Before heading back to the car, we went through a small park in the city center. There was a statue of an important-looking knight that I was curious about. As David had no idea or interest, I consulted the inscriptions on the monument and found out he was some kind of Moor slayer who reconquered Valencia in the 13th century. I wonder how glorifying these types of historical figures affects all of the Islamic immigrants today (there are quite a few). Is it just history? Are they offended? Does anyone even notice it? I'm not only referring to this example. Aragón's coat of arms has a bunch of Moor's decapitated heads displayed on it. I haven't heard of anyone really being in an uproar about it, though. Maybe it's too far in the past or there just aren't enough diverse people in Aragón to care. Maybe it's something that will start to change as more and more immigrants come to Spain.

Anyway, much more interesting than the potentially offensive Moor slayer statue was the gigantic tree. I got a picture with it to represent scale. Unfortunately, David wasn't far enough back to get the whole tree in the shot. I guess that just emphasizes how big it was. It's not the biggest tree I've ever seen, but it's pretty cool.

We did a quick drive-by of the big science center that was built within the last decade in Valencia. There is supposedly an aquarium and science museum inside but David wasn't really interested in that either. I think I'll take Beth there when we visit in May. The building itself was really interesting, structurally. There are actually a series of buildings but I didn't get that good of a look from across the highway.

David took me to see the port of Valencia, which is a fairly important port on the Mediterranean. We got to walk along the beach and eventually ended up at a fancy restaurant where we had lunch. The weather was great for walking around because it was neither freezing cold or hot. There was a nice breeze from the sea and some clouds to block out too much sun. We had an excellent lunch on the beach, including a house specialty with duck, vegetables, rice, and soup, all in a big pot.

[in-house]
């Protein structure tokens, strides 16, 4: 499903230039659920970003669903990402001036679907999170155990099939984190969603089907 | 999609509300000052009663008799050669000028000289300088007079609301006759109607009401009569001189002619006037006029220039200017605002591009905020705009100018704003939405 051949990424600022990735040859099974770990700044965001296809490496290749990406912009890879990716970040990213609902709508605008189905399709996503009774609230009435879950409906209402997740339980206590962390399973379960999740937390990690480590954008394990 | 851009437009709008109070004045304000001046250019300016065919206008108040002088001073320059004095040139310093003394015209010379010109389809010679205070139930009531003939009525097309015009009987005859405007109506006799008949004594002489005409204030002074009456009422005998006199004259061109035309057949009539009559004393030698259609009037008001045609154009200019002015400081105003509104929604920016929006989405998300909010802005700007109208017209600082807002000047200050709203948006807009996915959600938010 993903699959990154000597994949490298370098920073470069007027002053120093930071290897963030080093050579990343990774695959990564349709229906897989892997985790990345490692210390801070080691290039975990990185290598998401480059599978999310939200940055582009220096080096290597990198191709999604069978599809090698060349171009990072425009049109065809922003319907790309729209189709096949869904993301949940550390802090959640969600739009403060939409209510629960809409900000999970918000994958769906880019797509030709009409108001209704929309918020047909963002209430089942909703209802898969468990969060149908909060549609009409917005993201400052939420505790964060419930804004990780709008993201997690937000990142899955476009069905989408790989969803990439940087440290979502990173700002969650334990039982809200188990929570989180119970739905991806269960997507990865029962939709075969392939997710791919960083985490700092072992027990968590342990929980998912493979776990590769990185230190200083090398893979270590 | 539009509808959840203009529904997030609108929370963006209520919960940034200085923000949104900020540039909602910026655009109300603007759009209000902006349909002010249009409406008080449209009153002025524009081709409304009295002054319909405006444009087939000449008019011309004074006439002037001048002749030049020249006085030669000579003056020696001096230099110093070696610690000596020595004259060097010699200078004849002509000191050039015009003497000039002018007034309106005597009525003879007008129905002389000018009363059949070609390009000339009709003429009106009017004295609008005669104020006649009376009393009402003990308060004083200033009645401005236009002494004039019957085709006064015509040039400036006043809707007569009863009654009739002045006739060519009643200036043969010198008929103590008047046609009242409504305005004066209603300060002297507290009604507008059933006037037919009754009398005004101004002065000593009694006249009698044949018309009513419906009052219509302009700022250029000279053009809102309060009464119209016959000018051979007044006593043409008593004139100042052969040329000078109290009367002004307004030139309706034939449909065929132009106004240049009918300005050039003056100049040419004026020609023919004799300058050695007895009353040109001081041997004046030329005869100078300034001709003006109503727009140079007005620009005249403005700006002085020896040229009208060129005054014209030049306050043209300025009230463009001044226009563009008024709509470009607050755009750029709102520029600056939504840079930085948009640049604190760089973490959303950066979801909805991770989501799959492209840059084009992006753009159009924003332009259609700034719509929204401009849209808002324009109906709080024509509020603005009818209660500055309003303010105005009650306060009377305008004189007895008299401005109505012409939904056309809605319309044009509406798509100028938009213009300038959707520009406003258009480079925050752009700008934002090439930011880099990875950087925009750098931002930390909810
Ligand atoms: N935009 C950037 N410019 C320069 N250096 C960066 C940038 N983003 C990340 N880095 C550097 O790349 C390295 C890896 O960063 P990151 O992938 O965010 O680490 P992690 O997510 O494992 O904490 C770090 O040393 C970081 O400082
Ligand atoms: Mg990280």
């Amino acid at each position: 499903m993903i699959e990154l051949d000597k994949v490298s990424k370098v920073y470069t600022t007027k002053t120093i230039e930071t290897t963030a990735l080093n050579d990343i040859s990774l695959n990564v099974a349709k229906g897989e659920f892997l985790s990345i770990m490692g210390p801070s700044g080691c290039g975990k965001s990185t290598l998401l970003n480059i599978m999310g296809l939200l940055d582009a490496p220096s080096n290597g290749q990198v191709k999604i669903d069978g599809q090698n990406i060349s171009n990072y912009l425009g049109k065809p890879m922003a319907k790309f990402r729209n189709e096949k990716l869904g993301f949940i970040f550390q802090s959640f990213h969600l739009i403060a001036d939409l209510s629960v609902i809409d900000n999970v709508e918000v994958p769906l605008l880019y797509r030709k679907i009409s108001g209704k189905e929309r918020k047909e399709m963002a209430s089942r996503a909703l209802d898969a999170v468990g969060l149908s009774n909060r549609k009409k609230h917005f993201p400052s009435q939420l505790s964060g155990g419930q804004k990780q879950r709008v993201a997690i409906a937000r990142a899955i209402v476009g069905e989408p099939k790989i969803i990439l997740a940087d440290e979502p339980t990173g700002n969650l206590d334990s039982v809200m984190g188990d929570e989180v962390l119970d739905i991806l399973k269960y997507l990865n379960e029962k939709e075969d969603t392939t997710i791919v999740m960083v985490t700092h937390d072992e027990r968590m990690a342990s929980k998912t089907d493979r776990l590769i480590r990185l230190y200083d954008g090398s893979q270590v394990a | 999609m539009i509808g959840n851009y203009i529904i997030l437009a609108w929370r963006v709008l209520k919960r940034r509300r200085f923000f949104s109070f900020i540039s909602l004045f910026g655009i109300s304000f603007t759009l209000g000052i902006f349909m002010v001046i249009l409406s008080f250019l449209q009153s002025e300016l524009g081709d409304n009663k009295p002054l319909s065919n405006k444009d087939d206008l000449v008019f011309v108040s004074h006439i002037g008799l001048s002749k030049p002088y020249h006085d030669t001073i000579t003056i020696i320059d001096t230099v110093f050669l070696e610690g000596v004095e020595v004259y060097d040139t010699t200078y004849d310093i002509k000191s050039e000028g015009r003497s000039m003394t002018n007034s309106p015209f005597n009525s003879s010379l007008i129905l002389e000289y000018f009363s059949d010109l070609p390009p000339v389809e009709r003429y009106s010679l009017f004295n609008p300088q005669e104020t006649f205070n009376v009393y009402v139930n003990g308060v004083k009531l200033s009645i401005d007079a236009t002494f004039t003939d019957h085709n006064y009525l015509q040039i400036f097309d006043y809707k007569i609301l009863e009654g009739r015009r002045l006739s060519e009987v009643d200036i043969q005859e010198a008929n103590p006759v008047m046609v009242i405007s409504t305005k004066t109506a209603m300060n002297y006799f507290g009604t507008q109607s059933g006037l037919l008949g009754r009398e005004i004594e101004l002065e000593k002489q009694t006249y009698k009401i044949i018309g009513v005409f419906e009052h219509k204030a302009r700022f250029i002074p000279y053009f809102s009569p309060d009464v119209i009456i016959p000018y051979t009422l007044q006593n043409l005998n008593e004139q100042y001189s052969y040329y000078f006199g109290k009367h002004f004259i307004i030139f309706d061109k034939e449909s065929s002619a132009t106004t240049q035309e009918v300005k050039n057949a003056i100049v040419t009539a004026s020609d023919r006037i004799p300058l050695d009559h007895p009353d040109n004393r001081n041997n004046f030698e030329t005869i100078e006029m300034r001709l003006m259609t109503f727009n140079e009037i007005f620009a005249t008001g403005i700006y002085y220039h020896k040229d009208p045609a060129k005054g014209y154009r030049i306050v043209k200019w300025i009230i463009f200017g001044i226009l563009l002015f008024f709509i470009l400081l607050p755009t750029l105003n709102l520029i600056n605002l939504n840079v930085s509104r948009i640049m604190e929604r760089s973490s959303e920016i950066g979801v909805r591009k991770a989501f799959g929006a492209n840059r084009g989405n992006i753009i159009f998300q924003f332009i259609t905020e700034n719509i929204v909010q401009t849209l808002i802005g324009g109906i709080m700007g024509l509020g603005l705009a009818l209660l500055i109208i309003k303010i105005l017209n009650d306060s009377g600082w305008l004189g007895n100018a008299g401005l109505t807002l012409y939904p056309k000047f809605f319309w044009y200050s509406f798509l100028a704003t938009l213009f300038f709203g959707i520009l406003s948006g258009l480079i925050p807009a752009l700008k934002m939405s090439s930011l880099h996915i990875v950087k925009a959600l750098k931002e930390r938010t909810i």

The port from afar.

The restaurant we ate at.

After lunch we headed back to Teruel. I didn't explore Valencia in as much detail as I would have liked but I got a great overview of the city center and I got to walk on the beach, so I was happy. I'll have other opportunities to come check out more in the coming months, I think. We took a more interesting route back to Teruel than the one we took to get to Valencia. We ended up going on some really curvy mountain roads in the south of Aragón. We stopped to have coffee in a small village not too far off from Teruel. The village is below some ski slopes. The weather and the temperature were like night and day in comparison to Valencia, despite them being only an hour apart by car. 

We made it back to Teruel in one piece, though I was a little terrified of the road we took to get there. I've driven some terrible roads in Kentucky but some parts of this one made me pretty uncomfortable. The scenery was nice, though, if that counts for anything.